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A must read by Seth Godin: Stop Stealing Dreams #free!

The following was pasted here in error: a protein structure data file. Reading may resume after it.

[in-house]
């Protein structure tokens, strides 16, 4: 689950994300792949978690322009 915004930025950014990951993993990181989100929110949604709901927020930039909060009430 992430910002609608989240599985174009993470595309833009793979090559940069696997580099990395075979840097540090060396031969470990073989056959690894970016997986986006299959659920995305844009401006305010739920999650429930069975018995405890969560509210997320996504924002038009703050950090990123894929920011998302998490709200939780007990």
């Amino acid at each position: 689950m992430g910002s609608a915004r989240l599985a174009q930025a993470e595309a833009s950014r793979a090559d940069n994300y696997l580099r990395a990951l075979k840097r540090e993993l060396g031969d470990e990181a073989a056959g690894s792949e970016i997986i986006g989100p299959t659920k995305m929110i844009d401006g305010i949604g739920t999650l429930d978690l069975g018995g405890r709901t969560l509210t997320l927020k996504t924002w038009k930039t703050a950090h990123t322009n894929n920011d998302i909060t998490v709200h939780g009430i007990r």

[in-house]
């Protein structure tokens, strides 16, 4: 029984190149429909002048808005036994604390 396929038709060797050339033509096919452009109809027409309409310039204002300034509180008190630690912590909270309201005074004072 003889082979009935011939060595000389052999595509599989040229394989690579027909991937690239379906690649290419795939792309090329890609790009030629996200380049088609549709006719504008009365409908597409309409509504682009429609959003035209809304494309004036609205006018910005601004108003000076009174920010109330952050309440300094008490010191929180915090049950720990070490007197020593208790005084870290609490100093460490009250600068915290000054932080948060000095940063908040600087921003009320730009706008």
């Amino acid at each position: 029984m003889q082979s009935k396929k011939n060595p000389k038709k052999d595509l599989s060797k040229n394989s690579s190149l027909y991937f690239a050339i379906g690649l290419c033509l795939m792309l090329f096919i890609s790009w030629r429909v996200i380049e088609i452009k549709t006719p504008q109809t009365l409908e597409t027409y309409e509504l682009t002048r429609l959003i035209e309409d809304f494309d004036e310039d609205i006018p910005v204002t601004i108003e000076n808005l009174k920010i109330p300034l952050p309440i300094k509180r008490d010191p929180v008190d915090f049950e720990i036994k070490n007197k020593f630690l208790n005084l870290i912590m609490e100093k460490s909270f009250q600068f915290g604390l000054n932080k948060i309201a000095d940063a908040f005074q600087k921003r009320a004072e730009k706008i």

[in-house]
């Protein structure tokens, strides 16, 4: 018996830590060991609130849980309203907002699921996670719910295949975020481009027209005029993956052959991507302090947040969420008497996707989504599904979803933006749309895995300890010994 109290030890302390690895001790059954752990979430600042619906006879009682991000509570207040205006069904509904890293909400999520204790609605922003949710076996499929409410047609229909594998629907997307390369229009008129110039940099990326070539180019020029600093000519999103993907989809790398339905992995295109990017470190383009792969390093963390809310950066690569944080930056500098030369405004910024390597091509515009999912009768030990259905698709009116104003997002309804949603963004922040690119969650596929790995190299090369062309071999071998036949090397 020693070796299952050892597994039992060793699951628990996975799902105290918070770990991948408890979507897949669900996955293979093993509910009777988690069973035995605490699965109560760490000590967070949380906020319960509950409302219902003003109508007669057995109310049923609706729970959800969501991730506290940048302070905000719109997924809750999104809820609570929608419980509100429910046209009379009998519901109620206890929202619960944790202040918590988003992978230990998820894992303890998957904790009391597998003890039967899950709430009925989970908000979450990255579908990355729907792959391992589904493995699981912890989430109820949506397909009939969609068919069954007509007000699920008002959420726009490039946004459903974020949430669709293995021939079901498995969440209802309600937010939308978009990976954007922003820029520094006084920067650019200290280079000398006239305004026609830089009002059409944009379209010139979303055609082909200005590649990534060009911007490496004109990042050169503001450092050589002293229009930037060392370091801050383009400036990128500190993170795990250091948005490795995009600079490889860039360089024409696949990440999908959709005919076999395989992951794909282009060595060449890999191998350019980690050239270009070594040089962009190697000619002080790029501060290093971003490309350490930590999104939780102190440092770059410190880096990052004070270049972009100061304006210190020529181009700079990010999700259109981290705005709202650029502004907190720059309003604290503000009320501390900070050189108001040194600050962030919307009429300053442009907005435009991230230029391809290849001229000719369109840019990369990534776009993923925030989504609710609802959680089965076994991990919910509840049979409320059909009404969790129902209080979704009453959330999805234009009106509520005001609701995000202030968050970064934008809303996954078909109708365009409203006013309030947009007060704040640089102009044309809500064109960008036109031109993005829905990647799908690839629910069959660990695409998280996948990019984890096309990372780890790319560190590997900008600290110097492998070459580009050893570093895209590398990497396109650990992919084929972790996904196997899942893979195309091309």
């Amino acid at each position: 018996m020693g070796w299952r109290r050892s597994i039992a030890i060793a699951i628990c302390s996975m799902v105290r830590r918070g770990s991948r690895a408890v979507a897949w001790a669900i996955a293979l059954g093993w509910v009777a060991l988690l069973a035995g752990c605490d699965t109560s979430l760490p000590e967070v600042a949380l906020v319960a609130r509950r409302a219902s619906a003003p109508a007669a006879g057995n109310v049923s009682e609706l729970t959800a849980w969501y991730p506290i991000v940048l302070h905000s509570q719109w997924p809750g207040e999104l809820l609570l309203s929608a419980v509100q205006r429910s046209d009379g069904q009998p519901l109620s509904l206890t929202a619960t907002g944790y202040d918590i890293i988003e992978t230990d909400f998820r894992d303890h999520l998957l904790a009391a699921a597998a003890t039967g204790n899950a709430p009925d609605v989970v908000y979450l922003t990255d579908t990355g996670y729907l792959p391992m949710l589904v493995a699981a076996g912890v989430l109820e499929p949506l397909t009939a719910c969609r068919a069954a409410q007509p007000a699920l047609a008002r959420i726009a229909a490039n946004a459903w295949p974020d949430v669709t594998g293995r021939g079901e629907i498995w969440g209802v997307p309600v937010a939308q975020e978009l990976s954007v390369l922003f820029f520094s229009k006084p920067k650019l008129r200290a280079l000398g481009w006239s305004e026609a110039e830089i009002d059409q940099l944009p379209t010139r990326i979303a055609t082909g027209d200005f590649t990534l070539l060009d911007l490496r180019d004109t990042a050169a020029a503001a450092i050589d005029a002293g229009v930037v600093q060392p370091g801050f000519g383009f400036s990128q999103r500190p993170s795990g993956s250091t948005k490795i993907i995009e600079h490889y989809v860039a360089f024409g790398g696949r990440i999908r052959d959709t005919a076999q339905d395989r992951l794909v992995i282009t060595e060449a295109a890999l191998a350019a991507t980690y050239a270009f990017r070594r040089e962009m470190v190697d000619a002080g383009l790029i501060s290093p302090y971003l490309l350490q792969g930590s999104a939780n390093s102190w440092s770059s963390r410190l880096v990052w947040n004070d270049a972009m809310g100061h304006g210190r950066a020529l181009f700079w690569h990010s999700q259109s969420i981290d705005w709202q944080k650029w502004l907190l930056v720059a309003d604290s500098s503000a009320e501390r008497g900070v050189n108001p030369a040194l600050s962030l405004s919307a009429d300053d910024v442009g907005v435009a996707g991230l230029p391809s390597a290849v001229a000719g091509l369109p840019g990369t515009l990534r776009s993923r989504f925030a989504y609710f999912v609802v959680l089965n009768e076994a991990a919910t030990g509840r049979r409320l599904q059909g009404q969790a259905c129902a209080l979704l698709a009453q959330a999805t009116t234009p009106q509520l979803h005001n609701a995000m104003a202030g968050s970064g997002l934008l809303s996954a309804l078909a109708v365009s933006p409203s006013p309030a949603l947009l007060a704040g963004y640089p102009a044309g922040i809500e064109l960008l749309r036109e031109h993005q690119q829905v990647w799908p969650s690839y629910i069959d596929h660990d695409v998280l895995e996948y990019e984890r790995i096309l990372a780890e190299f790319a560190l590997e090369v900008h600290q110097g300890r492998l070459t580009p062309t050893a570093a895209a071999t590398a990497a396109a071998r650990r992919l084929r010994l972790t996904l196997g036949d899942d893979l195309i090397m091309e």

What it is: Seth Godin is one of my favorite authors and bloggers to read.  He so often has insight that cuts right to the heart of a matter.  What I appreciate about Seth’s writing most, is the way he can say things in a way that people can hear and accept.  Seth has a brand new digital “book” (manifesto) called Stop Stealing Dreams.  I love the dedication that he begins with: “Dedicated to every teacher who cares enough to change the system and to every student brave enough to stand up and speak up.”  The “stand up” stands out to me because that is what we aim to do every single day at Anastasis.  In fact, we chose the name Anastasis because it translates to “stand again” or “resurrection” from Greek.  That is exactly what we aim to do every single day…help kids stand again in their learning.  Now you know where our Twitter hashtag comes from. Seth poignantly points out that “Instead of amplifying dreams, school destroys them.”  That is a hard statement for those of us in education. We sign up for this crazy ride to help dreams flourish and yet because of the system of education, end up doing precisely the opposite.  It is hidden.  We don’t set out to do this…truly we don’t.  But consider the way that we push kids through education and tell them what the most important things are for them.  Students get the message loud and clear: check these boxes, take these classes, pass these tests.  Do it so you can get into high school.  Do it so that you can go to college. Do it so that you can get a job.  What message are we really sending?  “You and your dreams are not enough.” I don’t want to give too much of the manifesto away because I think that it is worth reading for every teacher, administrator and parent.  Seth offers this download for free.  The guy knows how to spread ideas!   The point of the manifesto is not to leave you feeling hopeless over the current situation of education, but asking questions and encouraging us to say “why not?”  Print the book out, read it on a digital device, and share it…share it widely!  The first step to a revolution is spreading the idea and opening door to the possibility. How to integrate Stop Stealing Dreams into the classroom:  Read Stop Stealing Dreams.  Highlight it, earmark pages, write in the margins, challenge yourself.  Then share it with everyone you know.  I find that it is easy to find teachers who are ready to hear this message and act on it.  It’s been my experience that parents are a little harder to convince.  We are all “experts” on education because we have all been through it.  We have all of these assumptions that we know exactly what it should look like and even assume that the classroom model has been perfected.  This manifesto helps challenge those assumptions and come up with new ideas apart from the assumptions. @matthewquigely had our Jr. High students download Stop Stealing Dreams today.  Students have assumptions about education too.  I’m excited to hear the kids reflections on the manifesto.  They will have a completely different view, different questions, and come up with their own fantastic ideas about how education can stop stealing dreams.   I would be interested in having the kids come up with a manifesto of their own! Tips:  When you are finished reading Stop Stealing Dreams, I highly recommend the next books on your reading list be those mentioned in the manifesto.  If you haven’t read them, they are a must! Please leave a comment and share how you are using Stop Stealing Dreams in  your classroom!